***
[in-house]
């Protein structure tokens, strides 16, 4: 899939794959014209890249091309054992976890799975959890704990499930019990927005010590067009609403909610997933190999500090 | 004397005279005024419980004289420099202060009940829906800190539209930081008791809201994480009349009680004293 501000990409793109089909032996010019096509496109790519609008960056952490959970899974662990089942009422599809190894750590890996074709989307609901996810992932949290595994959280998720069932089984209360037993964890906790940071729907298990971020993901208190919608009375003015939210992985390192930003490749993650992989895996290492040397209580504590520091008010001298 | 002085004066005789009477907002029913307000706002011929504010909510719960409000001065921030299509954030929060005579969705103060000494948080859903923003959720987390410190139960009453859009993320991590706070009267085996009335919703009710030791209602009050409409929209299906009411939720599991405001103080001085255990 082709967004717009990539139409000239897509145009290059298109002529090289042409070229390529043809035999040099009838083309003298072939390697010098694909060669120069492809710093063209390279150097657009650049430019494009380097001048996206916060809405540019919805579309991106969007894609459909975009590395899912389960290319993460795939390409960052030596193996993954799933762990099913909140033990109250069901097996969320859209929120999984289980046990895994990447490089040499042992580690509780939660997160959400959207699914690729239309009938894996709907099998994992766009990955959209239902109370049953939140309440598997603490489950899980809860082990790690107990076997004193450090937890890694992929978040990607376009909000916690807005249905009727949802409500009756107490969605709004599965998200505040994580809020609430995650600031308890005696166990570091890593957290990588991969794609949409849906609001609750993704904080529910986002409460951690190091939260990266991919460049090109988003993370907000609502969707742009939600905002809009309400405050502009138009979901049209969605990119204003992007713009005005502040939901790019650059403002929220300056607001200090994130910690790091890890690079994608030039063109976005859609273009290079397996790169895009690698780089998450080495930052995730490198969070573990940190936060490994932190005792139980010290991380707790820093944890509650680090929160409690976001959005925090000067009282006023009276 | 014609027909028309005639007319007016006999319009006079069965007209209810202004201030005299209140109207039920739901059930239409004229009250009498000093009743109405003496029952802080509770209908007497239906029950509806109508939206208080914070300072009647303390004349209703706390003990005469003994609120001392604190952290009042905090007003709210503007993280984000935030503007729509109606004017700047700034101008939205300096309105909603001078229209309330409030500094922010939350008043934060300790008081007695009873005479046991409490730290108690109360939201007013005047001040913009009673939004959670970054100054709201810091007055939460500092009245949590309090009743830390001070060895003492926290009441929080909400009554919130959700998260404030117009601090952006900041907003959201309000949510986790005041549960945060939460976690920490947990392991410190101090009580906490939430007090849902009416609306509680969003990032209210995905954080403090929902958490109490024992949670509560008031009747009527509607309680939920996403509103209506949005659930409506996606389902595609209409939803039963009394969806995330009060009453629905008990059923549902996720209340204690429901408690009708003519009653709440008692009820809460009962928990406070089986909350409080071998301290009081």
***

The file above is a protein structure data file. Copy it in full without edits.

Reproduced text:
[in-house]
């Protein structure tokens, strides 16, 4: 899939794959014209890249091309054992976890799975959890704990499930019990927005010590067009609403909610997933190999500090 | 004397005279005024419980004289420099202060009940829906800190539209930081008791809201994480009349009680004293 501000990409793109089909032996010019096509496109790519609008960056952490959970899974662990089942009422599809190894750590890996074709989307609901996810992932949290595994959280998720069932089984209360037993964890906790940071729907298990971020993901208190919608009375003015939210992985390192930003490749993650992989895996290492040397209580504590520091008010001298 | 002085004066005789009477907002029913307000706002011929504010909510719960409000001065921030299509954030929060005579969705103060000494948080859903923003959720987390410190139960009453859009993320991590706070009267085996009335919703009710030791209602009050409409929209299906009411939720599991405001103080001085255990 082709967004717009990539139409000239897509145009290059298109002529090289042409070229390529043809035999040099009838083309003298072939390697010098694909060669120069492809710093063209390279150097657009650049430019494009380097001048996206916060809405540019919805579309991106969007894609459909975009590395899912389960290319993460795939390409960052030596193996993954799933762990099913909140033990109250069901097996969320859209929120999984289980046990895994990447490089040499042992580690509780939660997160959400959207699914690729239309009938894996709907099998994992766009990955959209239902109370049953939140309440598997603490489950899980809860082990790690107990076997004193450090937890890694992929978040990607376009909000916690807005249905009727949802409500009756107490969605709004599965998200505040994580809020609430995650600031308890005696166990570091890593957290990588991969794609949409849906609001609750993704904080529910986002409460951690190091939260990266991919460049090109988003993370907000609502969707742009939600905002809009309400405050502009138009979901049209969605990119204003992007713009005005502040939901790019650059403002929220300056607001200090994130910690790091890890690079994608030039063109976005859609273009290079397996790169895009690698780089998450080495930052995730490198969070573990940190936060490994932190005792139980010290991380707790820093944890509650680090929160409690976001959005925090000067009282006023009276 | 014609027909028309005639007319007016006999319009006079069965007209209810202004201030005299209140109207039920739901059930239409004229009250009498000093009743109405003496029952802080509770209908007497239906029950509806109508939206208080914070300072009647303390004349209703706390003990005469003994609120001392604190952290009042905090007003709210503007993280984000935030503007729509109606004017700047700034101008939205300096309105909603001078229209309330409030500094922010939350008043934060300790008081007695009873005479046991409490730290108690109360939201007013005047001040913009009673939004959670970054100054709201810091007055939460500092009245949590309090009743830390001070060895003492926290009441929080909400009554919130959700998260404030117009601090952006900041907003959201309000949510986790005041549960945060939460976690920490947990392991410190101090009580906490939430007090849902009416609306509680969003990032209210995905954080403090929902958490109490024992949670509560008031009747009527509607309680939920996403509103209506949005659930409506996606389902595609209409939803039963009394969806995330009060009453629905008990059923549902996720209340204690429901408690009708003519009653709440008692009820809460009962928990406070089986909350409080071998301290009081």